Polling shows that the percentage of Americans who view Iran as the number one threat to the United States has risen to 27 percent now. I think it was only 20 percent in December 2006. First of all, how in the world can a developing country with about a fourth of the population of the US, about a $2000 per capita income (in real terms, not local purchasing power), with no intercontinental ballistic missiles, with no weapons of mass destruction (and no proof positive it is trying to get them), with a small army and a small military budget-- how is such a country a "threat" to the United States of America? Iranian leaders don't like the US, and they talk dirty about the US, and they do attempt to thwart US interests. The same is true of Venezuela under Chavez. But Tehran is a minor player on the world stage, and trying to build it up to replace the Soviet Union is just the worst sort of fear-mongering, and it is being done on behalf of the US military industrial complex, which wants to do to Iran what it did to Iraq. It is propaganda, and significant numbers of Americans (a 7 percent increase would be like 21 million people!) are buying it.Many higher ups in media and the government don't know the difference between Sunni Muslims (comprising most of the Iraq insurgents) and Shiite Muslims (comprising the majority of Iraqis and almost all Iranians). Or that Iranians are Persian, not Arab. How can millions of Americans understand that if it isn't explained to them?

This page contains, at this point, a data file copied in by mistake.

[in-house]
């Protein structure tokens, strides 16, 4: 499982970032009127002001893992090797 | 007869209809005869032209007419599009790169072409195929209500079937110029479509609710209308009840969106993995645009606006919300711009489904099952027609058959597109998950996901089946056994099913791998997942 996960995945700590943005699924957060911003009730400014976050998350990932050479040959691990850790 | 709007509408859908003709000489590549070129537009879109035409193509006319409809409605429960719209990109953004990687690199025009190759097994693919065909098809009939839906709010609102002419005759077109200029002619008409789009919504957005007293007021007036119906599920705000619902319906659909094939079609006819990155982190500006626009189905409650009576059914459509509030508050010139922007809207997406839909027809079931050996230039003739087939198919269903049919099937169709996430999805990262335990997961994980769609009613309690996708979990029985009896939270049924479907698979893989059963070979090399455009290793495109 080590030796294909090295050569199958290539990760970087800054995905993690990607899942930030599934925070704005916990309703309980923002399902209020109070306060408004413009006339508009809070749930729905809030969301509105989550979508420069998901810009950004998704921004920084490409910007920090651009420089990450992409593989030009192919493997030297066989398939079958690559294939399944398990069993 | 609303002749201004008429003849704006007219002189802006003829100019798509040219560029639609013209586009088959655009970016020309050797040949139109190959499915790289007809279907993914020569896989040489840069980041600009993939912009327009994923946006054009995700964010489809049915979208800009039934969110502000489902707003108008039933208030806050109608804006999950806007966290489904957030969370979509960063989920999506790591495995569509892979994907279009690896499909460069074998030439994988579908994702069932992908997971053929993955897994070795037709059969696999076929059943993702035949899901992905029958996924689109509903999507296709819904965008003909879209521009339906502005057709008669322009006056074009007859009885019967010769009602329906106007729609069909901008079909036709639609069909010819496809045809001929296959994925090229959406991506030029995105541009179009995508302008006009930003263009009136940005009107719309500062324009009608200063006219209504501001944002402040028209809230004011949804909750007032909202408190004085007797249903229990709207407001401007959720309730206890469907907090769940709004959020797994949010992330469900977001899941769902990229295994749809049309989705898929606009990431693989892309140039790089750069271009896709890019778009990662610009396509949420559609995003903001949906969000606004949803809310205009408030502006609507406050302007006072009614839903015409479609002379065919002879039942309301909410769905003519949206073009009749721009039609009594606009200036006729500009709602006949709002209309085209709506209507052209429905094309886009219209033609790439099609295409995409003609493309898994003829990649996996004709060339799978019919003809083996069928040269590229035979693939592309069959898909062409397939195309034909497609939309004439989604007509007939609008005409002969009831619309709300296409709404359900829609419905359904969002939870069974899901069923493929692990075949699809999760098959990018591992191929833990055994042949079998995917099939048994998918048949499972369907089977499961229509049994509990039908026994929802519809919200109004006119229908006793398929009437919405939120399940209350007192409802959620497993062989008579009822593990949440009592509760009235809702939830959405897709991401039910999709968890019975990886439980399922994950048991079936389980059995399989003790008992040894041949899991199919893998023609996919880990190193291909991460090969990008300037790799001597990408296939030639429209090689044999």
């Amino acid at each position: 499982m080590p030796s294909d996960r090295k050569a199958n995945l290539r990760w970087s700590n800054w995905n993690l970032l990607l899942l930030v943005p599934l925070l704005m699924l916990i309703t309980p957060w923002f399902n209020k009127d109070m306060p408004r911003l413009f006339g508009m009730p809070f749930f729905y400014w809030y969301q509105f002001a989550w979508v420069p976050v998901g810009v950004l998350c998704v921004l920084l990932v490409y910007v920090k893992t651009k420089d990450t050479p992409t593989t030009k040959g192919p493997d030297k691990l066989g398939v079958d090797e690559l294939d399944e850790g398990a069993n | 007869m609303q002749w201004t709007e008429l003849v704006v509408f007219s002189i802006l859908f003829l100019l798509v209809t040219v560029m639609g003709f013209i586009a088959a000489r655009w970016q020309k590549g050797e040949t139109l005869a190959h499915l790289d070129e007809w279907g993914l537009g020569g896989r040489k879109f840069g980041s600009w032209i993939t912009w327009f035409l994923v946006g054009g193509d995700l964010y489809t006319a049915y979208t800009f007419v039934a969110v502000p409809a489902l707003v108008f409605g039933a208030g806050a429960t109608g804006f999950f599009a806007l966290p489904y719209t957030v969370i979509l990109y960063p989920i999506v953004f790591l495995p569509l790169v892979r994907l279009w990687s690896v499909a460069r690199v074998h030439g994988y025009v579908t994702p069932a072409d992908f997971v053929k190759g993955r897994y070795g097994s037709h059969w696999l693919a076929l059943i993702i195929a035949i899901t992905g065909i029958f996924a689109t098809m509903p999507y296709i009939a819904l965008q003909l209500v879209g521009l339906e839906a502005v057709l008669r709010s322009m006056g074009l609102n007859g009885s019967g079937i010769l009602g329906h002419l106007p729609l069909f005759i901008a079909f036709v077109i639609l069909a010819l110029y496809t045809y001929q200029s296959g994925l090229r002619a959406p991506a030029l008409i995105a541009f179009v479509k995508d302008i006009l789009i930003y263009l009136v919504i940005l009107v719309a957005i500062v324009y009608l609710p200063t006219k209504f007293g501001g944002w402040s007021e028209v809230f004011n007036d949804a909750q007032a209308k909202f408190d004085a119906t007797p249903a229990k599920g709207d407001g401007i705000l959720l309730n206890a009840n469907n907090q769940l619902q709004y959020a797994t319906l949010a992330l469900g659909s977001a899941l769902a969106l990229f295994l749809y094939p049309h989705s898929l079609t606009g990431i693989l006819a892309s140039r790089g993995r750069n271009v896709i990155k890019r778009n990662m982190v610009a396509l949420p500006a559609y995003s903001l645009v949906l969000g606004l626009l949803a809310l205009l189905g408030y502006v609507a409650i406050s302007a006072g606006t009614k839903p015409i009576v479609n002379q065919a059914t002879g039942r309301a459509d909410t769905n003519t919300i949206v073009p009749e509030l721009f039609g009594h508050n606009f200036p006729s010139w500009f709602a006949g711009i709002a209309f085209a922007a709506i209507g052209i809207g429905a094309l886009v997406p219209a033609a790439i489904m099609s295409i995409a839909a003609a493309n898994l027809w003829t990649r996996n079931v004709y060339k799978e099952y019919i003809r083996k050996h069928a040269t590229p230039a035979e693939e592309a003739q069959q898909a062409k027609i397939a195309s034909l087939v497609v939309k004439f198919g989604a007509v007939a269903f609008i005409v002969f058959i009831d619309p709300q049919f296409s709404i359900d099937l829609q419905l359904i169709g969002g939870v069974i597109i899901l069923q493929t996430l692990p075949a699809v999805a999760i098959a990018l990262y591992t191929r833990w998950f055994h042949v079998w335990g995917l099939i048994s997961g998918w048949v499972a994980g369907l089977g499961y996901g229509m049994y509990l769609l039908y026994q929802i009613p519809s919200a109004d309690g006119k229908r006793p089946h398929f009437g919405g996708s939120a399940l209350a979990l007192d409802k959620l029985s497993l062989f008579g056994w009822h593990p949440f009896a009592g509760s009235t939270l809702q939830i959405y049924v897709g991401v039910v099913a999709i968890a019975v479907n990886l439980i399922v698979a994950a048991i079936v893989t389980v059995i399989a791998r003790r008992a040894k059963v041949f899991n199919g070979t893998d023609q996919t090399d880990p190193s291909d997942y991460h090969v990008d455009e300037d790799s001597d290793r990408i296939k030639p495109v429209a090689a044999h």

Why have those poll numbers gone up? Because the Bush administration is trying to hang the Sunni Arab insurgency in Iraq on Iran (and even trying to hang the Taliban resurgence in Afghanistan on Iran). The message of administration and military spokesmen is that Iran is deliberately killing US troops and is a major source of insurgency in Iraq. No convincing evidence has ever been presented for either allegation, nor is it reasonable to assume that Iran plays a significant role in funding hyper-Sunni, Shiite-killing death squads to deliberately destabilize its client governments in Baghdad (al-Maliki) and Kabul (Karzai). Yet the New York Times and even the Guardian put this b.s. on the front page, and of course it is all over CNN, Fox Cable News, MSNBC, etc. Are US journalists trapped in the the dictates of the military-industrial complex by virtue of working for these mega corporations? We know that Roger Ailes at Fox Cable News orders his employees how to spin the day's news (he is a former high Republican Party official). Has any of the journalists counted up how many of the 127 US troops killed in Iraq in May was killed in Sunni Arab areas and how many in Shiite neighborhoods? Has any of them actually read the translated communiques on World News Connection of the Sunni Arab guerrillas and what they say about Iran and Shiites? Has any demanded air tight proof and non-anonymous sources before printing this garbage?